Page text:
Marko: This is a great question, because I thought that this was needed when I was applying for this position. Absolutely not. Artists and game designers could know a bit or no coding at all. It’s great if you know it, but it is not necessary. At Nordeus there are game designers with an engineering background, but also some with a background in psychology, architecture, etc.
Marko: It is not always needed, but it depends on which direction we plan for this role to go in the future at the time of posting the job ad. Game design in mobile is based on meta-design, progression system, and balancing. At the end of the day, you will spend a lot of time in sheets balancing the numbers.
Darko: Our games often require strong system design skills, so that is why you might see this requirement in our job descriptions, as we are looking for potential in that area.
Marko: I would say the main challenge in Game Design is to create fun for not a group of one, two people or your family, but millions of people. The additional challenge is to keep creating fun over time, continuously, for people from different parts of the world, different age groups, etc. Additionally, creating options are limited by the platform you are using i.e. if you create games for mobile, you have to make sure the controls are not too complex, the session doesn’t last for too long etc.
Marko: I love it when people come from different backgrounds. I get scared if there are a lot of us with the same background in the same team (laugh). I would say that is an advantage. Different perspectives on the same topic can definitely help a lot in the creative process!
Darko: I agree because diversity makes the process even richer. If we have people with the same backgrounds and perspectives, they will look at the problem in the same way, and our goal is to get as many different inputs as possible.
Marko: Very interesting question! Here at Nordeus, we have a Machine Learning team, besides the Game Design team, and they are working on some pretty cool stuff. You would maybe expect it to have a limited application just on game products, but actually, the impact can go even further, to Marketing. For me, the most exciting AI usage is the one related to meta-design, where AI learns the player’s behavior and then adjusts the user journey accordingly. One interesting example from my experience was the time when we were designing the opponent’s behavior in Heroic, and designing a good AI ended up being 50% of the experience, Nevertheless, it’s important to remember that the biggest input is given by people, and we can think of AI as a tool to enhance the experience, not to drive the design per se.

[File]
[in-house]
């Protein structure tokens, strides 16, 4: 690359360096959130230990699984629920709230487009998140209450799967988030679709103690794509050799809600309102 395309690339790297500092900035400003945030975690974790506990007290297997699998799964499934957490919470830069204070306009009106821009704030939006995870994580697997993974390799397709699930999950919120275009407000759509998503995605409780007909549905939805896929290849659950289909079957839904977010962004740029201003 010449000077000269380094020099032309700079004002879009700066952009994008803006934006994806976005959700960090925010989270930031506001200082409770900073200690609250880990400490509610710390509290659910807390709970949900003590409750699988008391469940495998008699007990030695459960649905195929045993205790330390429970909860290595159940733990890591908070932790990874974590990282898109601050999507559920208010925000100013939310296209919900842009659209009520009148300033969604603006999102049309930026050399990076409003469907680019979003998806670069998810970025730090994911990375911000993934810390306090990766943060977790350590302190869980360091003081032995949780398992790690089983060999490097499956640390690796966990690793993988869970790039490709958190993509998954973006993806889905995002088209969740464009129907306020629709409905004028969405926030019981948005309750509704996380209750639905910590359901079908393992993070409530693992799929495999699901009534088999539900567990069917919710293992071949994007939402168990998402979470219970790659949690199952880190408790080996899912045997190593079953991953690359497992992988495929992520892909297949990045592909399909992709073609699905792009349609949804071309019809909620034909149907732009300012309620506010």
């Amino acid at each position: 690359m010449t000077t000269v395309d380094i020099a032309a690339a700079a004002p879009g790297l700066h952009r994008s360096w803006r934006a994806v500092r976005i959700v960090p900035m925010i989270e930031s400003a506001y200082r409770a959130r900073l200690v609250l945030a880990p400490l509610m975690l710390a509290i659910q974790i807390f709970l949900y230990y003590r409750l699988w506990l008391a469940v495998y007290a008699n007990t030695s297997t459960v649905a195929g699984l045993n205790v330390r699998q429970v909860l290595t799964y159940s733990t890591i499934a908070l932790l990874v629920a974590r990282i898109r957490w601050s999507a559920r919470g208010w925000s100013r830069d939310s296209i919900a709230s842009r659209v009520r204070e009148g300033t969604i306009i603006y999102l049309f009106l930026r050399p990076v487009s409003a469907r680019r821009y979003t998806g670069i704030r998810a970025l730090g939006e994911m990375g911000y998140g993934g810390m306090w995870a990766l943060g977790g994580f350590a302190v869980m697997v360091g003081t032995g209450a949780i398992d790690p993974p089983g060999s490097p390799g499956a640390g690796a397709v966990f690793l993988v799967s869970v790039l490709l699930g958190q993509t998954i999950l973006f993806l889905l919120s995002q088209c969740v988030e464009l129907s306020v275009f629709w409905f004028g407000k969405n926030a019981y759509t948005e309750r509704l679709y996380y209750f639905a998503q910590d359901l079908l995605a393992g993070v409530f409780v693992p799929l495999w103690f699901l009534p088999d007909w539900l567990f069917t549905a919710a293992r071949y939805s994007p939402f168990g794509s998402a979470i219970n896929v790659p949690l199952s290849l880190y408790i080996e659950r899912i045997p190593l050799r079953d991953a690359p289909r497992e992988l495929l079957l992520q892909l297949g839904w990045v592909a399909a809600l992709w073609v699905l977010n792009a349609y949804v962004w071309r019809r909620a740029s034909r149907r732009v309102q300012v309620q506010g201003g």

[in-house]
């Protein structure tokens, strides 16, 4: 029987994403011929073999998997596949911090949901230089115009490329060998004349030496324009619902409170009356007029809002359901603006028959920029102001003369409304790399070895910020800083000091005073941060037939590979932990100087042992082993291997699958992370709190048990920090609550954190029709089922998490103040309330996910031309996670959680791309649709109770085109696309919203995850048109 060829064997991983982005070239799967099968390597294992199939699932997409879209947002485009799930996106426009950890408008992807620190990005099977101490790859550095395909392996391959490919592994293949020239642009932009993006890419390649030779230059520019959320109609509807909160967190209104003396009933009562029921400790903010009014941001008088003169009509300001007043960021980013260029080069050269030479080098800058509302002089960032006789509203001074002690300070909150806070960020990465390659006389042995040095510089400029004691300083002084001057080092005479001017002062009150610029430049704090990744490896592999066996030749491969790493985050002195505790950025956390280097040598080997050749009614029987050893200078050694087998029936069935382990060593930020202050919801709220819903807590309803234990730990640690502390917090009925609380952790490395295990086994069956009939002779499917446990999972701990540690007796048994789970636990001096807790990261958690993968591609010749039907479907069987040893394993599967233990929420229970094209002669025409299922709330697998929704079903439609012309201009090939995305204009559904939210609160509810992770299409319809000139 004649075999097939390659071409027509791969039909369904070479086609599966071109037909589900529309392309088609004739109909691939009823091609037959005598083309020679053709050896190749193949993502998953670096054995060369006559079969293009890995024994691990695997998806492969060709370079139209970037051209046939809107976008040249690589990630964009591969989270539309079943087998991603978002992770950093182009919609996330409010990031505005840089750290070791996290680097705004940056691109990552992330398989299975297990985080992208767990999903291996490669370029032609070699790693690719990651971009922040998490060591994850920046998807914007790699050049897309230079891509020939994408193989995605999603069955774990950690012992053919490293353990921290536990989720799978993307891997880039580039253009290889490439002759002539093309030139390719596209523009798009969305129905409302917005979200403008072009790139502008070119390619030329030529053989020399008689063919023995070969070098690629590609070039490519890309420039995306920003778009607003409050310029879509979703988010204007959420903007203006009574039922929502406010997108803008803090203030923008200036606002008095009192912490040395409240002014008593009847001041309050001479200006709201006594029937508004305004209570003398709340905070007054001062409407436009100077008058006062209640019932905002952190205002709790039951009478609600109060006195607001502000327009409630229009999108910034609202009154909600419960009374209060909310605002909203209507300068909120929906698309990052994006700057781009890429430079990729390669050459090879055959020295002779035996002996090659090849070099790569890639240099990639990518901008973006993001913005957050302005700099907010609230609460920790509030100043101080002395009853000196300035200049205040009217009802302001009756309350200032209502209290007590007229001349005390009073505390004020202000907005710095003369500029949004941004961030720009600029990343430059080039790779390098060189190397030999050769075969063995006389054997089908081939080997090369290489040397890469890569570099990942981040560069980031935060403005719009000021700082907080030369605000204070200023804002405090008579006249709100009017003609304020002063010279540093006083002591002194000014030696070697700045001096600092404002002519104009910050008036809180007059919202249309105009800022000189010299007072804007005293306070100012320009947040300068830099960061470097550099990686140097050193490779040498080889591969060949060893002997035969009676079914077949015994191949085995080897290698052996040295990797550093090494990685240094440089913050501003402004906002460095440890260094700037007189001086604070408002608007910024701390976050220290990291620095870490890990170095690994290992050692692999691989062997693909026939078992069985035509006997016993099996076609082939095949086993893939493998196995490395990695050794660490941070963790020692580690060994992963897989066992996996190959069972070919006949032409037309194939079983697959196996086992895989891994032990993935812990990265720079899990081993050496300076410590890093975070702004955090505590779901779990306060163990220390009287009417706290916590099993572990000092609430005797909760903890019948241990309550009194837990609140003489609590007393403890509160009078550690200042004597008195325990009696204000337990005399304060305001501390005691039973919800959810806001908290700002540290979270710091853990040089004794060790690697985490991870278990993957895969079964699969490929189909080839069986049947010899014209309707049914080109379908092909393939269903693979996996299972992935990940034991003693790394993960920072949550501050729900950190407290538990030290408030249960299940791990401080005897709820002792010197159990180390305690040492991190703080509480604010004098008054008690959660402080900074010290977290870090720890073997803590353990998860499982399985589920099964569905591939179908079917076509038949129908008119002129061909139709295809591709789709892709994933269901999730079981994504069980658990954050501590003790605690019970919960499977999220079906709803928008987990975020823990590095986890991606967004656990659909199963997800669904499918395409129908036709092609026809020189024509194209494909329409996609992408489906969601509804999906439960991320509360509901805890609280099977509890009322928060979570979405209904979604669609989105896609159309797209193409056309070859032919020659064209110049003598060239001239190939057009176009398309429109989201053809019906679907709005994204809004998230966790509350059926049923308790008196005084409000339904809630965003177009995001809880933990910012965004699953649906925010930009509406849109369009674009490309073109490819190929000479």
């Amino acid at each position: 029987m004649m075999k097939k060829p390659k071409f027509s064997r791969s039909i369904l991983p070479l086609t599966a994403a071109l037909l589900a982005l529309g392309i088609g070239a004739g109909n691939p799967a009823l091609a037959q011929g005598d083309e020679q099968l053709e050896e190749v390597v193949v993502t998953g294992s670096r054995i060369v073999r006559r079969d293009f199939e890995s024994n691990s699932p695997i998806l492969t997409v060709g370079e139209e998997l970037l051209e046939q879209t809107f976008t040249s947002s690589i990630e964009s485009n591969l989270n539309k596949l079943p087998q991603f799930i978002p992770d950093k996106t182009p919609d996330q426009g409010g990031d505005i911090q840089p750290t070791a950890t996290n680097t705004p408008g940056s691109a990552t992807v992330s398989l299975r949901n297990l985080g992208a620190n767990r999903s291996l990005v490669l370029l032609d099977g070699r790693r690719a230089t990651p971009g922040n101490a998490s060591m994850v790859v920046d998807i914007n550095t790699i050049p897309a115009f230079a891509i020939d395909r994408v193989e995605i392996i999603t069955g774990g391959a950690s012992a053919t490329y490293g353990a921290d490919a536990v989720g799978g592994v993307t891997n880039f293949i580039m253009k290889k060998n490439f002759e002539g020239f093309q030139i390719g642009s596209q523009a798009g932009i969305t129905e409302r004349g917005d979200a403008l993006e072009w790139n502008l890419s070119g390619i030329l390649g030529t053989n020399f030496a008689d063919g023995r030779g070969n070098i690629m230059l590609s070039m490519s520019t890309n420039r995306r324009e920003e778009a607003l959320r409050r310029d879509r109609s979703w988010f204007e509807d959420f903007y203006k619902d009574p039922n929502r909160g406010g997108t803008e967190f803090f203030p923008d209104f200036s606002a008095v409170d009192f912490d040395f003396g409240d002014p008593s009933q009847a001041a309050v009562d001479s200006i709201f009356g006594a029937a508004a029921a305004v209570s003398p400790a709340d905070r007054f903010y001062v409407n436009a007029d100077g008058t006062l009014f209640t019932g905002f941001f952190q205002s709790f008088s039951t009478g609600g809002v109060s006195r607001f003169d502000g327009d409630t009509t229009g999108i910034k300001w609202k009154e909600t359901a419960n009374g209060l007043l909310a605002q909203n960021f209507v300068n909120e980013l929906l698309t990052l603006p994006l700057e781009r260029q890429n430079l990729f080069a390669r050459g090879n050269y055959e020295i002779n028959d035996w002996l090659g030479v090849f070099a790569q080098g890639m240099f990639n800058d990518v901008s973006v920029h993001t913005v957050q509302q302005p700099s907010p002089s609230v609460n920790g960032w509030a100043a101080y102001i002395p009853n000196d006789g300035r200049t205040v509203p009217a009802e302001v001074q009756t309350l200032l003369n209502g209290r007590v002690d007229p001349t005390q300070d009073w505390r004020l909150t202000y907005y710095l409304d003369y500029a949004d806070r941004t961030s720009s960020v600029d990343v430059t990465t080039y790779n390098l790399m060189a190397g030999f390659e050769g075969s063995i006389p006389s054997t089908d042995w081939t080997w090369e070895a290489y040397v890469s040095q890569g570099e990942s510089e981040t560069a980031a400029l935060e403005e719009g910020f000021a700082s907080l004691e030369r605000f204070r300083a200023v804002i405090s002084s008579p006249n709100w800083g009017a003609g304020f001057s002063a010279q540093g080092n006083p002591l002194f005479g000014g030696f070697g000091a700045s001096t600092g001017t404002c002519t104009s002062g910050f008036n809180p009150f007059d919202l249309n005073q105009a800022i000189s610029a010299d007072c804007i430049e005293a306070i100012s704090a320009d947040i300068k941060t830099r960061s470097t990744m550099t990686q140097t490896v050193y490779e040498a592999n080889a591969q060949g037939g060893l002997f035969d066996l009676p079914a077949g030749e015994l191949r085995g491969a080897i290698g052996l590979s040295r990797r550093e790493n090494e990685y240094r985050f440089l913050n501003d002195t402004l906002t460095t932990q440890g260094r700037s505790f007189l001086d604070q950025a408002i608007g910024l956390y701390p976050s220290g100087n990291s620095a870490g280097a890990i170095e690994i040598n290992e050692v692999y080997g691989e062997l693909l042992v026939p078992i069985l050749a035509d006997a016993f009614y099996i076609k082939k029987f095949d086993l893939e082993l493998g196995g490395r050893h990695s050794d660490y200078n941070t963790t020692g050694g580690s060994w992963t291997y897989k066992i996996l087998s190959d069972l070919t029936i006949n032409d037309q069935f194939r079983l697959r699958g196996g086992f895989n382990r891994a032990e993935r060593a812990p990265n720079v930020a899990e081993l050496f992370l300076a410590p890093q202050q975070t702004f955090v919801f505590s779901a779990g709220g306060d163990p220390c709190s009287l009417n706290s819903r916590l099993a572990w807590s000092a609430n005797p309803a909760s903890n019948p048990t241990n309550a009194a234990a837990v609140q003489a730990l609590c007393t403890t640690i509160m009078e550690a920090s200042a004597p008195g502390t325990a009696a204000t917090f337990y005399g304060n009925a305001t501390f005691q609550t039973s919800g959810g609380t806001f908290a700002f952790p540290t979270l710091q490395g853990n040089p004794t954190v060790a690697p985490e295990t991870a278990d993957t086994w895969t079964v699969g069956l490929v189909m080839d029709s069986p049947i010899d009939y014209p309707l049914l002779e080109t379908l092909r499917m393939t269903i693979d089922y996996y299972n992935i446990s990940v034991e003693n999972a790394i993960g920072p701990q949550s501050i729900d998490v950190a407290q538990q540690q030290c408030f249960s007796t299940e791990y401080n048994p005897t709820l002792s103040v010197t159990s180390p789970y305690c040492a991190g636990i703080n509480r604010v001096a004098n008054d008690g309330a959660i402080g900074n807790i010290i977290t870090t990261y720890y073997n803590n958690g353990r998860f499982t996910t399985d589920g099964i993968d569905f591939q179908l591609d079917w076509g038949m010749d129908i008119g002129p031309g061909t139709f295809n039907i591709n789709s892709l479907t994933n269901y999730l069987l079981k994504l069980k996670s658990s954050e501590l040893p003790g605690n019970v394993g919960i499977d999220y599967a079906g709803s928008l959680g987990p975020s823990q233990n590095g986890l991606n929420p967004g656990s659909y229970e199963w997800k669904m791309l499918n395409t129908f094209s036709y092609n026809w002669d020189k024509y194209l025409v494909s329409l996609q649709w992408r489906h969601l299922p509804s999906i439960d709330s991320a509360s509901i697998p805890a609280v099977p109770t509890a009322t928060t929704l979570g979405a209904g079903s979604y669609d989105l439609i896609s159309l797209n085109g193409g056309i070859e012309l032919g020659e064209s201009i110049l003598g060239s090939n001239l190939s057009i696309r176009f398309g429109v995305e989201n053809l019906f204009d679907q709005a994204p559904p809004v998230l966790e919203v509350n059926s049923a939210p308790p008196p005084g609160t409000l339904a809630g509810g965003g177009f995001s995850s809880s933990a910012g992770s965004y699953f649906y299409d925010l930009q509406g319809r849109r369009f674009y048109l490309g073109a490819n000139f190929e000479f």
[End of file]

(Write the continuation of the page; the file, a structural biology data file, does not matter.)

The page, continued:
Darko: We do it all the time. That feedback can be quantitative and qualitative. Like all of the digital products, we have the ability to track how people use a specific feature or a game itself so we receive feedback from all different sides, and our job is to analyse it and get insights from it and try to realize what they liked and what they did not like and in the end, to implement what we learned. In this industry, no matter how much you prepare and analyse before you release something, only when you release it do you find out how people consume the product. It’s interesting that people find their own way of using a product, the way that we could not even imagine. We are present in all forums so feel free to share your feedback there!
Marko: When you are creating new characters, you start with around 50 ideas, then you halve it because some of them do not make sense in the game, then you prototype those 20ish. Then you realize some of them do not work and you try to fit the remaining five in meta, in the game. Then you test it with your team and see how they use them. At every level, there is a process of selection, as you can see. My advice for you is to start with as many ideas as possible. When it comes to balancing, we make calculations and formulas in order to balance all the characters at once, so that when you change something live you know what you are changing in the formula. Then sometimes you realize you made a mistake and that some characters are OP (overpowered).
Marko: 95% of the ideas are killed, but it’s about the process, because some great ideas are born that way. A big part of Game Design is realizing which ideas are not fit for a particular project, but can be used somewhere else.
Darko: It’s all about presenting and sharing your ideas and being comfortable with having those ideas killed. Some really great ideas are born and survive in the process.